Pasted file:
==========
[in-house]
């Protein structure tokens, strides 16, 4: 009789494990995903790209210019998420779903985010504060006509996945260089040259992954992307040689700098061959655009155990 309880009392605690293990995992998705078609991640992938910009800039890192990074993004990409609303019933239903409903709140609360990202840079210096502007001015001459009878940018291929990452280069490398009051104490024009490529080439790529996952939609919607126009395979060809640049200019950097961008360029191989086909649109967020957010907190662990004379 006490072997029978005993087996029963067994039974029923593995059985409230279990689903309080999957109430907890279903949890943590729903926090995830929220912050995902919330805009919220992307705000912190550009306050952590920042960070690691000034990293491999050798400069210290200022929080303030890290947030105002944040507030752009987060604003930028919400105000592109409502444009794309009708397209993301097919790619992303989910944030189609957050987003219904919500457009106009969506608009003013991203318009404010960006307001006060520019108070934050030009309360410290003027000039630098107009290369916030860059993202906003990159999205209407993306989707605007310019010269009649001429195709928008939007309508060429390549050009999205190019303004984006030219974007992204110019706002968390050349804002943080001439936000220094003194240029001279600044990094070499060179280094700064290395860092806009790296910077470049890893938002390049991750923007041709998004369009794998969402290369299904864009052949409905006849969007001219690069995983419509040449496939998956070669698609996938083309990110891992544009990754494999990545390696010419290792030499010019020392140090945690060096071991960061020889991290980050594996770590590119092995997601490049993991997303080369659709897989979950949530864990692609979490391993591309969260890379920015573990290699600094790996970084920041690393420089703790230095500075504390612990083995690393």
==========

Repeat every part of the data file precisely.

[in-house]
């Protein structure tokens, strides 16, 4: 009789494990995903790209210019998420779903985010504060006509996945260089040259992954992307040689700098061959655009155990 309880009392605690293990995992998705078609991640992938910009800039890192990074993004990409609303019933239903409903709140609360990202840079210096502007001015001459009878940018291929990452280069490398009051104490024009490529080439790529996952939609919607126009395979060809640049200019950097961008360029191989086909649109967020957010907190662990004379 006490072997029978005993087996029963067994039974029923593995059985409230279990689903309080999957109430907890279903949890943590729903926090995830929220912050995902919330805009919220992307705000912190550009306050952590920042960070690691000034990293491999050798400069210290200022929080303030890290947030105002944040507030752009987060604003930028919400105000592109409502444009794309009708397209993301097919790619992303989910944030189609957050987003219904919500457009106009969506608009003013991203318009404010960006307001006060520019108070934050030009309360410290003027000039630098107009290369916030860059993202906003990159999205209407993306989707605007310019010269009649001429195709928008939007309508060429390549050009999205190019303004984006030219974007992204110019706002968390050349804002943080001439936000220094003194240029001279600044990094070499060179280094700064290395860092806009790296910077470049890893938002390049991750923007041709998004369009794998969402290369299904864009052949409905006849969007001219690069995983419509040449496939998956070669698609996938083309990110891992544009990754494999990545390696010419290792030499010019020392140090945690060096071991960061020889991290980050594996770590590119092995997601490049993991997303080369659709897989979950949530864990692609979490391993591309969260890379920015573990290699600094790996970084920041690393420089703790230095500075504390612990083995690393």